Harmonica maker Hohner fine tunes its international supply chain.
By Chris Dupin
Hohner, the world-famous manufacturer of harmonicas and other musical instruments, still makes many of its mouth harps at its factory in Trossingen, Germany “the old world way,” in which products are hand-tuned and assembled, said Scott Emmerman, director of marketing and sales at Hohner Inc., the company’s U.S. subsidiary.
But like many manufacturers, Hohner now sources product from around the world. It has a part interest in a harmonica factory in Shanghai, for example, and sources products from many locations in both Asia and Europe.
The reduced labor costs in China allow Hohner to make “a series of products that I would say are more economically priced,” Emmerman said.
“The quality that comes out of there is exceptional,” he said, but are generally aimed at amateur and hobbyist players. You’ll even find a Chinese-made Hohner Bluesband harmonica for sale in the store at Cracker Barrel restaurants for less than $7, compared to the $35 that you might pay for a Marine Band harmonica. At the other end of the spectrum, you can buy a custom harmonica signed by Bob Dylan for the company for $5,000.
The company produces over a million harmonicas annually and Emmerman estimates Hohner has a 75 percent market share globally. But it also sells a wide variety of other musical instruments, including accordions; fretted instruments such as ukuleles, mandolins, banjos, and acoustic guitars; drums (sold under the Sonor name); recorders; and melodicas.
These instruments are also made worldwide. For example, ukuleles, which Hohner sells under the Lanikai and Kohala brand, are made in South Korea and Indonesia. Some Sonor drums and Hohner guitars and accordions are made in China, while some accordions are manufactured in Italy and some musical toys come from Israel.
Founded in 1857, the company is publicly listed in Germany and has annual revenues of about 65.2 million euros ($85.5 million), of which about $34 million comes from the United States. Globally, it has about 340 employees.
Hohner’s U.S. operations are headquartered in Glen Allen, Va., near Richmond, where it employs about 54 people and has its primary warehouse. It also has contract warehouses in Portland, Ore., and in Hawaii—the latter largely because of the ukulele business.
While ukuleles have been popular in Hawaii with both residents and tourists, Emmerman said in recent years they have “come back and become a mainstream instrument” as rock musicians such as Paul McCartney, Robert Plant, Eddie Vedder and Jason Mraz have featured them in their acts. Sales have doubled in each of the past three years to the point where the company sold about 300,000 in the United States last year. He figures the company has about a 40 percent market share in ukuleles.
Barbara Koch, logistics manager for Hohner, has ukuleles destined for Honolulu shipped directly from the Far East using NYK Lines because they go direct to Hawaii from the Far East. She said that cuts about three weeks off the transit time, when compared to shipping through California.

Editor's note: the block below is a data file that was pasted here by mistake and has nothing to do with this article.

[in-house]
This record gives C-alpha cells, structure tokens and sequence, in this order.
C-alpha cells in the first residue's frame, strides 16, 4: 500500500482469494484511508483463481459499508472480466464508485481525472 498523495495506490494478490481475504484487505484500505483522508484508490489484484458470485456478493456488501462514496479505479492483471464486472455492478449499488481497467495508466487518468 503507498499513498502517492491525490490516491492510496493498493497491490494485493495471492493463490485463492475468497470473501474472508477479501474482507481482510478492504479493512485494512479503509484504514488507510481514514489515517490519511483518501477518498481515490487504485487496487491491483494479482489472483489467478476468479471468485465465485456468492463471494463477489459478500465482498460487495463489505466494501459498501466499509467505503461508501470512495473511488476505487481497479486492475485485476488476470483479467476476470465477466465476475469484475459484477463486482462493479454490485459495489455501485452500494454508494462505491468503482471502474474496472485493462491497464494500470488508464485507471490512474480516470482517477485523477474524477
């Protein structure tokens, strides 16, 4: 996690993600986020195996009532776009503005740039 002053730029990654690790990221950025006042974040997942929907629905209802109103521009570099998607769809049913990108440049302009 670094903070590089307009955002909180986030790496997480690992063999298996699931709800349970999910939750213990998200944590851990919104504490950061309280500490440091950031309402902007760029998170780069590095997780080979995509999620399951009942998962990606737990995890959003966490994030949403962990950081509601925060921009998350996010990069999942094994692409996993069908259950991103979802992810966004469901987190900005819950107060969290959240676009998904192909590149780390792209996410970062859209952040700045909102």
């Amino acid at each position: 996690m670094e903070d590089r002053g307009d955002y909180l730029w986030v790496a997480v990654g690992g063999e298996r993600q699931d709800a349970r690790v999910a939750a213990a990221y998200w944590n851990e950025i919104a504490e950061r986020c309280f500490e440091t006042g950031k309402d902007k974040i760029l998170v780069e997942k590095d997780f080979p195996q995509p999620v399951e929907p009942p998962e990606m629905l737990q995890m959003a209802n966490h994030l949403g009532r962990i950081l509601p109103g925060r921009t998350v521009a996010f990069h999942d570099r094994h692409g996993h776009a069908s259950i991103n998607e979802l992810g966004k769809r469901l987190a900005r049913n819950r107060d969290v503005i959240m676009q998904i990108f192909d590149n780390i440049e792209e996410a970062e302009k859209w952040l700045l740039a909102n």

She said the company brings in about 30 to 35 containers of musical instruments into the United States monthly, with about 20 to 30 coming to Norfolk, Va., near its main warehouse, and the others being shipped into Portland or Hawaii.
Hohner recently announced that it had selected Dallas-based Transplace as its primary third-party logistics services provider for shipments moving from China through Norfolk to its Glen Allen facility. The company uses different freight forwarders on other routes.
The company ships most of its product in full containerloads, though Koch said Hohner’s products from several factories in China may be consolidated to create a full load. She said there are some instances when cargo has to be shipped by air transport.
Koch said Transplace uses multiple carriers, “so we haven’t had any issues with getting space.”
“Hohner has really embraced our technology,” said Sheila Hewitt, vice president international at Transplace, who noted the two companies have worked together since October 2011. “In doing so we have given them that visibility and control that I don’t believe they had prior to us and they also have completely automated their documentation process.”
She said when dealing with international shipments, there are three levels of transactions, including the actual cargo movement, data processing throughout that transaction and ultimately the documentation. “If documentation is not in sync with the other two, then the process really does sort of fall apart,” Hewitt said. “Also the documentation is very important from a compliance standpoint to ensure that Hohner satisfies all the ISF (importer security filing) requirement.
“Hohner has done a marvelous job of incorporating that electronic documentation into this international transaction so I think that is one of the biggest advantages that we’ve been able to facilitate for Hohner,” she added.